Medicinal Properties: This is a very bitter plant so its tea is not very pleasant. Pregnant women should avoid it as it is a powerful abortifacient. It is helpful to treat irregular menstruation and it is also antispasmodic, but I wouldn’t advise its use unless you are quite familiar with herbal remedies, because it is easy to overdose. In the Canary Islands, there is a traditional remedy using rue for indigestion: fry a fresh branch of rue in two teaspoons of olive oil, set aside until the oil is warm and then dab your fingers on it and use it as a massage oil for the stomach area. I have used it myself and it works much better and more safely than tea. This oil can also be used for arthritic pains, but again only on non-pregnant women. If you want your farm animals to breed, cut off all rue from their grazing zones.

Spiritual Properties: It is placed at the door of the house/business/temple to repel negativity, as this plant is a powerful warrior against conjure and evil spirits. It is a major element in protection amulet bags (dried leaves) and on hex-breaking floor washes (tea).

CAUTION!!! The combination of rue and solar exposure is very dangerous, especially during the plant’s blooming. It may cause severe burns and blisters if picked during daytime, so harvest before or after sunrise and wash your hands well after picking. Not everyone is allergic to it, as it happens with other allergy-inducing plants, so don’t take risks or you can end up in the hospital.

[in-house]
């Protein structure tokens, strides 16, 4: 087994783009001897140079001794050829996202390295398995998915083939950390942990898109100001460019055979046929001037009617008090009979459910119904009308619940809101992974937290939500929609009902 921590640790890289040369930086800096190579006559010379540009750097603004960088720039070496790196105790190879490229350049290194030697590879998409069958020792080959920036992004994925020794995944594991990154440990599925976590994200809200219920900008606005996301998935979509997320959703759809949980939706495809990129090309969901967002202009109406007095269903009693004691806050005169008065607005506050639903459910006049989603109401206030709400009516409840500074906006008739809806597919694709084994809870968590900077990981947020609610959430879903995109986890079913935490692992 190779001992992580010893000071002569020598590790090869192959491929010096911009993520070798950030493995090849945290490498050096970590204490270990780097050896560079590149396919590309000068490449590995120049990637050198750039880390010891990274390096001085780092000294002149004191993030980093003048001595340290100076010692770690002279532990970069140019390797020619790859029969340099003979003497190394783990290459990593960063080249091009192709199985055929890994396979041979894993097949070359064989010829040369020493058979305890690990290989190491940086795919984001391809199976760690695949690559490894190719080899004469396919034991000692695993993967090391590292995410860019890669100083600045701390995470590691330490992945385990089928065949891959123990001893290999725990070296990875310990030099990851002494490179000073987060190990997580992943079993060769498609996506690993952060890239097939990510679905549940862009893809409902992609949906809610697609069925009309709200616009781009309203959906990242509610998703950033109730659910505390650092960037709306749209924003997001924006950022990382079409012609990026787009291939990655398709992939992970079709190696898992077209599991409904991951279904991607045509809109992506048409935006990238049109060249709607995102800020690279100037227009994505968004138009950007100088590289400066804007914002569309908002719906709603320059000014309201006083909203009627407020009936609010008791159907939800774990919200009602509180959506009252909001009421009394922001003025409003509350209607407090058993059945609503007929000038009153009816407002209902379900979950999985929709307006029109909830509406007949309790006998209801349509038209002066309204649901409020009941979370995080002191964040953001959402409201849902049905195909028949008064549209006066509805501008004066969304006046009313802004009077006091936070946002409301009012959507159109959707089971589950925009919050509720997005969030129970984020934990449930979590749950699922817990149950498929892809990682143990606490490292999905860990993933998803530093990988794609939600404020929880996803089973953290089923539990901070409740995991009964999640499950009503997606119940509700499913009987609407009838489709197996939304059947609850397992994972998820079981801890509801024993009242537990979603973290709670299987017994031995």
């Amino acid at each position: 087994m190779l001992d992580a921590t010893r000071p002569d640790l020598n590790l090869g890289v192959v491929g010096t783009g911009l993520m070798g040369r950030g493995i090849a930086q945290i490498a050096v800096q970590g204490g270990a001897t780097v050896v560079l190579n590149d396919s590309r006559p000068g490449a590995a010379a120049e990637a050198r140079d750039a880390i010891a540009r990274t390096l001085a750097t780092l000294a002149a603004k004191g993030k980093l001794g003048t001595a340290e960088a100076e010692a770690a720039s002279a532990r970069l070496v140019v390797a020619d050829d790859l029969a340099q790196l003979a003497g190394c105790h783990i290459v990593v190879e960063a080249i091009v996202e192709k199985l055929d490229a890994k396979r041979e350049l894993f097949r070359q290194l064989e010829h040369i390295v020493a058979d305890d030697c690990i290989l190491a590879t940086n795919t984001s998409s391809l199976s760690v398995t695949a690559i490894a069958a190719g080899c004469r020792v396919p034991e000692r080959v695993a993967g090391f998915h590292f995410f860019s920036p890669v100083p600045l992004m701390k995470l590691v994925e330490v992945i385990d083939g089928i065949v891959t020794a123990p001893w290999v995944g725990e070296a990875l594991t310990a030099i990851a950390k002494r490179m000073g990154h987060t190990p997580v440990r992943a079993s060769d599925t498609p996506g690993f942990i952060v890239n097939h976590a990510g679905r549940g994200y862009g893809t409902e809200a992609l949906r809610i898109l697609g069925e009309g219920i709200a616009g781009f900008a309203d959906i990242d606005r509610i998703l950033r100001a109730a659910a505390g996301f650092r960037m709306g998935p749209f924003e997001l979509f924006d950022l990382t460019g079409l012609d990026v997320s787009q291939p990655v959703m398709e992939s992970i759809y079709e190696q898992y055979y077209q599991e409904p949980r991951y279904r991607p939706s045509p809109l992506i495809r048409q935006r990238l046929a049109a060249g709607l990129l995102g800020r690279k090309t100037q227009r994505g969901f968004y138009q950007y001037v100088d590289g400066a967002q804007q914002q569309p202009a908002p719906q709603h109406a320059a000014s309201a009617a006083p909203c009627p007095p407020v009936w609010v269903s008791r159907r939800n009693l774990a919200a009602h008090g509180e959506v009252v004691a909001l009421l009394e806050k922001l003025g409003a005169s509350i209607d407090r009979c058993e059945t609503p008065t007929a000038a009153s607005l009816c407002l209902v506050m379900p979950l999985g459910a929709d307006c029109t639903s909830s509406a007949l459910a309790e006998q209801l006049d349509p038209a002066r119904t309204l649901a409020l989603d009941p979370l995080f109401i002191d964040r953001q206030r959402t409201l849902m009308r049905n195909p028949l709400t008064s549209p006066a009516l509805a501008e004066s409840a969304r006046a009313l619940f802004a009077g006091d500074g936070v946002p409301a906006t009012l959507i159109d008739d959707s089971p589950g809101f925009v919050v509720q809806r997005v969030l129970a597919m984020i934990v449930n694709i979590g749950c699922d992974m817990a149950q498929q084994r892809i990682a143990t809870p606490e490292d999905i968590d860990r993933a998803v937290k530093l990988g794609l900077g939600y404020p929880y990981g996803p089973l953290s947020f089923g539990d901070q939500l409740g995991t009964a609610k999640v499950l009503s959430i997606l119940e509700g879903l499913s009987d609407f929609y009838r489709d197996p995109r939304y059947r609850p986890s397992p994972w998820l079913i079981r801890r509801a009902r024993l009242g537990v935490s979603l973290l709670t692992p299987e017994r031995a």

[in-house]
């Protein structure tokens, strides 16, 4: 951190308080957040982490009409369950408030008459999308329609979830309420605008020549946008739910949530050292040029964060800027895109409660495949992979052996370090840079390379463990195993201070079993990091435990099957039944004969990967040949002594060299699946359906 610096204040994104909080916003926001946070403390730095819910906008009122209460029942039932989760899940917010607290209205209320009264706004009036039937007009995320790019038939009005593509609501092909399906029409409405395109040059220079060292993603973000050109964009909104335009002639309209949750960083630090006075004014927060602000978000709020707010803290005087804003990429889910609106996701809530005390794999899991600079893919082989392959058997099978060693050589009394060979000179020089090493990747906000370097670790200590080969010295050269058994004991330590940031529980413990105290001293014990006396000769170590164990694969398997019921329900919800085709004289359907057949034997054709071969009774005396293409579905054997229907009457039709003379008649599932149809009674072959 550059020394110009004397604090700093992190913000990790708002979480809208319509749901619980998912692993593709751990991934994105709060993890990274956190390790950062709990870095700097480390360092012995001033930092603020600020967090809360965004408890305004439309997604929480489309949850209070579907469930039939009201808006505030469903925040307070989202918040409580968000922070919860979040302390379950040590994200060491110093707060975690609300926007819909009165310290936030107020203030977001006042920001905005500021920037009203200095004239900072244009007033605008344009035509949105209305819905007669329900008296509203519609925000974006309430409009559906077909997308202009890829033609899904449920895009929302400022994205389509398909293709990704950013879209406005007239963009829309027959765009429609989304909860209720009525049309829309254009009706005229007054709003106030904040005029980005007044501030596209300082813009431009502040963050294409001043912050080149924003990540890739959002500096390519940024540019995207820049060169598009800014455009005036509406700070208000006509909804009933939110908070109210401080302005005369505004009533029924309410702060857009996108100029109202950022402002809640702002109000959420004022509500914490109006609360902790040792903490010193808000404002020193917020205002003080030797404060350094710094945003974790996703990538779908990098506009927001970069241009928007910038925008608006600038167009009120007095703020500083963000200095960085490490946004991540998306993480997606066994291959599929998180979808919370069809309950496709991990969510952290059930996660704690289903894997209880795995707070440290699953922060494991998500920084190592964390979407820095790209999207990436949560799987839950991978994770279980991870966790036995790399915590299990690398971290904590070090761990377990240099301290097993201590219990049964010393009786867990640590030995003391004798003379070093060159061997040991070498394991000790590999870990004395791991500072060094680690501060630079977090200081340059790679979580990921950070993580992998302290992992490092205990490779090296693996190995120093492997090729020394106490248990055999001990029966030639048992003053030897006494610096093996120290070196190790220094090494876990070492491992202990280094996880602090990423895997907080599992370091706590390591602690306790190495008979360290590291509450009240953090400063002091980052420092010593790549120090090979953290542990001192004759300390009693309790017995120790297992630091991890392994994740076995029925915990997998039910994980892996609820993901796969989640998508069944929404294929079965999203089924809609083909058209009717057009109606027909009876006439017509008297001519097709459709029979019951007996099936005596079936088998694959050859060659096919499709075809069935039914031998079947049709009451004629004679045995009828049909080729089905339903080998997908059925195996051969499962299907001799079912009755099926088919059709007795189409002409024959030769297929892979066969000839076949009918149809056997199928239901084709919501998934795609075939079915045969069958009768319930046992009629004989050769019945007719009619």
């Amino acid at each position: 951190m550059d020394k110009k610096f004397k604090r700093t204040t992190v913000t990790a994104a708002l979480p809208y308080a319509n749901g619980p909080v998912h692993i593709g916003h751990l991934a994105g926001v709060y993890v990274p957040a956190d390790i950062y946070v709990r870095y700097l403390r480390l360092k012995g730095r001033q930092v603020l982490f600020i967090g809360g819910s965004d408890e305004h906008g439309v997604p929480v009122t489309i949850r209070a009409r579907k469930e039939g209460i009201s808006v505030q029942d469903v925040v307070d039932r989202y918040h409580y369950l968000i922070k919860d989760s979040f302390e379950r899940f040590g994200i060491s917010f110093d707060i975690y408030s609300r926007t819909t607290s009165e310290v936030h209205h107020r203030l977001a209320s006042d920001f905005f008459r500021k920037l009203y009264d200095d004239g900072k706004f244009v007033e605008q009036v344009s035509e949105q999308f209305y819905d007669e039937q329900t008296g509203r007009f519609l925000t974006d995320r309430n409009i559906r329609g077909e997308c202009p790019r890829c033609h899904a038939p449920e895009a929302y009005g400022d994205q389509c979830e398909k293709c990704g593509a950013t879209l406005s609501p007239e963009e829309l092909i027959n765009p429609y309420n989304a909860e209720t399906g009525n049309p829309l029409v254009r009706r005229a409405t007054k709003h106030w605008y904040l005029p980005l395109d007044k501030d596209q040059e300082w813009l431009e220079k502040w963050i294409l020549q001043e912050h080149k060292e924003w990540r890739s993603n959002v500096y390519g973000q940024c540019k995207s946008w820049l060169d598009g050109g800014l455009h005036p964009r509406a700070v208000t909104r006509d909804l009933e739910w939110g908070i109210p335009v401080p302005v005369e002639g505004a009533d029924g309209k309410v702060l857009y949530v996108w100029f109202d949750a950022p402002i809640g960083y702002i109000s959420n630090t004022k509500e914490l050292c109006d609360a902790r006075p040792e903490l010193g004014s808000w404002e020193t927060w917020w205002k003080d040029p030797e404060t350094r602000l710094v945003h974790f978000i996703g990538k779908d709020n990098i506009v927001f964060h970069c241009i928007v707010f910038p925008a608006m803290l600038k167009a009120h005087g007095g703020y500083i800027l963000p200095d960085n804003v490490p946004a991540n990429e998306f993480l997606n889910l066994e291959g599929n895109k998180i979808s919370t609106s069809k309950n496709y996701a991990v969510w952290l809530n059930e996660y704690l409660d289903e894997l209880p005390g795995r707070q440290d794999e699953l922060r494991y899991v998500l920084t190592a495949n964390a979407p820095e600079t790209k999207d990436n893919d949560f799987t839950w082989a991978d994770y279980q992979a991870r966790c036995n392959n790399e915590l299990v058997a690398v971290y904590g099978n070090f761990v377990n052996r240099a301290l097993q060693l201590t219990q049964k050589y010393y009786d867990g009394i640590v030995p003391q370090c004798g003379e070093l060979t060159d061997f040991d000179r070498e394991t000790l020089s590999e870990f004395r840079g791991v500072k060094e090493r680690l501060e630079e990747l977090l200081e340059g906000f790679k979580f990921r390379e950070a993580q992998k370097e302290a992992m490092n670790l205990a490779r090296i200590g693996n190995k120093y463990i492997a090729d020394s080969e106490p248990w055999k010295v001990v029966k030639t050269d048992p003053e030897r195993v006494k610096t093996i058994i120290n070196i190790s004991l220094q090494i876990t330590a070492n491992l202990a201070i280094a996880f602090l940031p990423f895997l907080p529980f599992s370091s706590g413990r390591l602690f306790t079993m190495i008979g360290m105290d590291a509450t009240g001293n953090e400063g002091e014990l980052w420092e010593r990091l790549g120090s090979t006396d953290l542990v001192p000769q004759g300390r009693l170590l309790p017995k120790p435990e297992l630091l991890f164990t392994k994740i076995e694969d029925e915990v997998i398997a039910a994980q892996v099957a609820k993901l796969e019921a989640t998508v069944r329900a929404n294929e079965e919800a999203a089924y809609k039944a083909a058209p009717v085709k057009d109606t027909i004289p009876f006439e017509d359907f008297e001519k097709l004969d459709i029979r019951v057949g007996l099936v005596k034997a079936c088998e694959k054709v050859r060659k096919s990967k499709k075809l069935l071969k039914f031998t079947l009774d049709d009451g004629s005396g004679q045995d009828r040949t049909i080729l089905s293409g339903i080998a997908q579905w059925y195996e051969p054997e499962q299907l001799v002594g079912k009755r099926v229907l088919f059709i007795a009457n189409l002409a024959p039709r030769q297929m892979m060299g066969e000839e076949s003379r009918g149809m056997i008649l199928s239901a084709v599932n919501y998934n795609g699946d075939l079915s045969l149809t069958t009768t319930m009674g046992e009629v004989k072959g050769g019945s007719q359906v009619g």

Latin Name: Chenopodium Ambrosioides

Medicinal PropertiesEpazote is used mainly in digestive issues. It is a wonderful herb for indigestion, or after big meals to help the digestive system work properly. In my personal experience, Epazote makes an awesome tincture for all digestive matters, and it is also steeped in liquors as part of the “Parra”, a traditional digestive herbal drink that is used to finish huge meals.